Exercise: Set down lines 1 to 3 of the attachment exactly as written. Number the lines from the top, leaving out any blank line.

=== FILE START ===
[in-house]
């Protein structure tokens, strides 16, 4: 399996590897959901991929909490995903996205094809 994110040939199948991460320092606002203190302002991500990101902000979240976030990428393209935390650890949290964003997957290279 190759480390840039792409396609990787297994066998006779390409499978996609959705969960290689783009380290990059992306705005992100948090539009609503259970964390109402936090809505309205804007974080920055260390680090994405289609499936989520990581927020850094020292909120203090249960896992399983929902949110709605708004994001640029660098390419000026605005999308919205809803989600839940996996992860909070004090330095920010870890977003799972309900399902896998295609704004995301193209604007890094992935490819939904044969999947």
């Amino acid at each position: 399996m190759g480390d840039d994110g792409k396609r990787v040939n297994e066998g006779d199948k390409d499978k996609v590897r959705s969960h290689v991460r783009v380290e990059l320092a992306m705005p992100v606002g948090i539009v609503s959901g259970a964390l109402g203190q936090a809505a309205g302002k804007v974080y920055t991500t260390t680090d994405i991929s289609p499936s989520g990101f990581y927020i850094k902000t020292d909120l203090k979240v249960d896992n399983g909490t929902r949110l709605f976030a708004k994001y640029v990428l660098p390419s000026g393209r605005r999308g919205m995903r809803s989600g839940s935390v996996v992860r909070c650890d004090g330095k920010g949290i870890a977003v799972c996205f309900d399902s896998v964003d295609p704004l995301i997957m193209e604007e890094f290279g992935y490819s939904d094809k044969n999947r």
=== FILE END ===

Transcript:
[in-house]
């Protein structure tokens, strides 16, 4: 399996590897959901991929909490995903996205094809 994110040939199948991460320092606002203190302002991500990101902000979240976030990428393209935390650890949290964003997957290279 190759480390840039792409396609990787297994066998006779390409499978996609959705969960290689783009380290990059992306705005992100948090539009609503259970964390109402936090809505309205804007974080920055260390680090994405289609499936989520990581927020850094020292909120203090249960896992399983929902949110709605708004994001640029660098390419000026605005999308919205809803989600839940996996992860909070004090330095920010870890977003799972309900399902896998295609704004995301193209604007890094992935490819939904044969999947």
């Amino acid at each position: 399996m190759g480390d840039d994110g792409k396609r990787v040939n297994e066998g006779d199948k390409d499978k996609v590897r959705s969960h290689v991460r783009v380290e990059l320092a992306m705005p992100v606002g948090i539009v609503s959901g259970a964390l109402g203190q936090a809505a309205g302002k804007v974080y920055t991500t260390t680090d994405i991929s289609p499936s989520g990101f990581y927020i850094k902000t020292d909120l203090k979240v249960d896992n399983g909490t929902r949110l709605f976030a708004k994001y640029v990428l660098p390419s000026g393209r605005r999308g919205m995903r809803s989600g839940s935390v996996v992860r909070c650890d004090g330095k920010g949290i870890a977003v799972c996205f309900d399902s896998v964003d295609p704004l995301i997957m193209e604007e890094f290279g992935y490819s939904d094809k044969n999947r």